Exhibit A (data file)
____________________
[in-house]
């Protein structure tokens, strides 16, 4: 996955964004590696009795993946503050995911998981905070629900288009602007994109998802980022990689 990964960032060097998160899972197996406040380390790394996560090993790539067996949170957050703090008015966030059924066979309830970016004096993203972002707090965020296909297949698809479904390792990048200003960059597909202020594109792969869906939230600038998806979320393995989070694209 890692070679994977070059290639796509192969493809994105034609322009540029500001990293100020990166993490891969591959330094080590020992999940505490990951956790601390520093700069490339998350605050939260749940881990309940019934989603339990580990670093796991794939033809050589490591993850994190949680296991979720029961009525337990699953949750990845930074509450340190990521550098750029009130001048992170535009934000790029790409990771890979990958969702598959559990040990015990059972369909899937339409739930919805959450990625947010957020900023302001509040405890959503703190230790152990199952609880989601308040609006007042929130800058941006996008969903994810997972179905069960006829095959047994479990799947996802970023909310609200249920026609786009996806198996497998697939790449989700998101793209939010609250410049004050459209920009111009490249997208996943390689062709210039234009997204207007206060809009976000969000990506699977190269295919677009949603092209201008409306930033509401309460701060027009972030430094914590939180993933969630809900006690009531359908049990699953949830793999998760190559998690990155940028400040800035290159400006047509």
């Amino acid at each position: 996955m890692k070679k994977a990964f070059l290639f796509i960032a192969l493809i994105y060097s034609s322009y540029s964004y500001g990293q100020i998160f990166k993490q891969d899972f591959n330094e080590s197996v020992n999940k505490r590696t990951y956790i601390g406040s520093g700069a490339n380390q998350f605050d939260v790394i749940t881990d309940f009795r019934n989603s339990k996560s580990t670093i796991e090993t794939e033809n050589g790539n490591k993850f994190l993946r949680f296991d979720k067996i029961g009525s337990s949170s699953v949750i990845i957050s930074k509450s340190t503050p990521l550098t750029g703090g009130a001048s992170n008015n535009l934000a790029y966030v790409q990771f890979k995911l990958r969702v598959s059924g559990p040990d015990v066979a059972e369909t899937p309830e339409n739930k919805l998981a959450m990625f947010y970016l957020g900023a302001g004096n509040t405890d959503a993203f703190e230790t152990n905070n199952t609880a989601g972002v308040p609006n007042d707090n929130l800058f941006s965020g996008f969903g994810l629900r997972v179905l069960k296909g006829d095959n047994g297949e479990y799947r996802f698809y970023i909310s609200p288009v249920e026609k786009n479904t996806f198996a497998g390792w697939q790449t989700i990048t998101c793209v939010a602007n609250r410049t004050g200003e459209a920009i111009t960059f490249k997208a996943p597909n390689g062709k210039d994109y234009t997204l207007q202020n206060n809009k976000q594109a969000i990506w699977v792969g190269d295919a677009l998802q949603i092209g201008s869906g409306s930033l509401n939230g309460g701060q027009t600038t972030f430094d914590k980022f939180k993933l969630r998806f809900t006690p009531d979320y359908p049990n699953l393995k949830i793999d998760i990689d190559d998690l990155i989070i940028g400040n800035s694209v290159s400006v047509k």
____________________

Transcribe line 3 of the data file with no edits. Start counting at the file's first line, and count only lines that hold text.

């Amino acid at each position: 996955m890692k070679k994977a990964f070059l290639f796509i960032a192969l493809i994105y060097s034609s322009y540029s964004y500001g990293q100020i998160f990166k993490q891969d899972f591959n330094e080590s197996v020992n999940k505490r590696t990951y956790i601390g406040s520093g700069a490339n380390q998350f605050d939260v790394i749940t881990d309940f009795r019934n989603s339990k996560s580990t670093i796991e090993t794939e033809n050589g790539n490591k993850f994190l993946r949680f296991d979720k067996i029961g009525s337990s949170s699953v949750i990845i957050s930074k509450s340190t503050p990521l550098t750029g703090g009130a001048s992170n008015n535009l934000a790029y966030v790409q990771f890979k995911l990958r969702v598959s059924g559990p040990d015990v066979a059972e369909t899937p309830e339409n739930k919805l998981a959450m990625f947010y970016l957020g900023a302001g004096n509040t405890d959503a993203f703190e230790t152990n905070n199952t609880a989601g972002v308040p609006n007042d707090n929130l800058f941006s965020g996008f969903g994810l629900r997972v179905l069960k296909g006829d095959n047994g297949e479990y799947r996802f698809y970023i909310s609200p288009v249920e026609k786009n479904t996806f198996a497998g390792w697939q790449t989700i990048t998101c793209v939010a602007n609250r410049t004050g200003e459209a920009i111009t960059f490249k997208a996943p597909n390689g062709k210039d994109y234009t997204l207007q202020n206060n809009k976000q594109a969000i990506w699977v792969g190269d295919a677009l998802q949603i092209g201008s869906g409306s930033l509401n939230g309460g701060q027009t600038t972030f430094d914590k980022f939180k993933l969630r998806f809900t006690p009531d979320y359908p049990n699953l393995k949830i793999d998760i990689d190559d998690l990155i989070i940028g400040n800035s694209v290159s400006v047509k």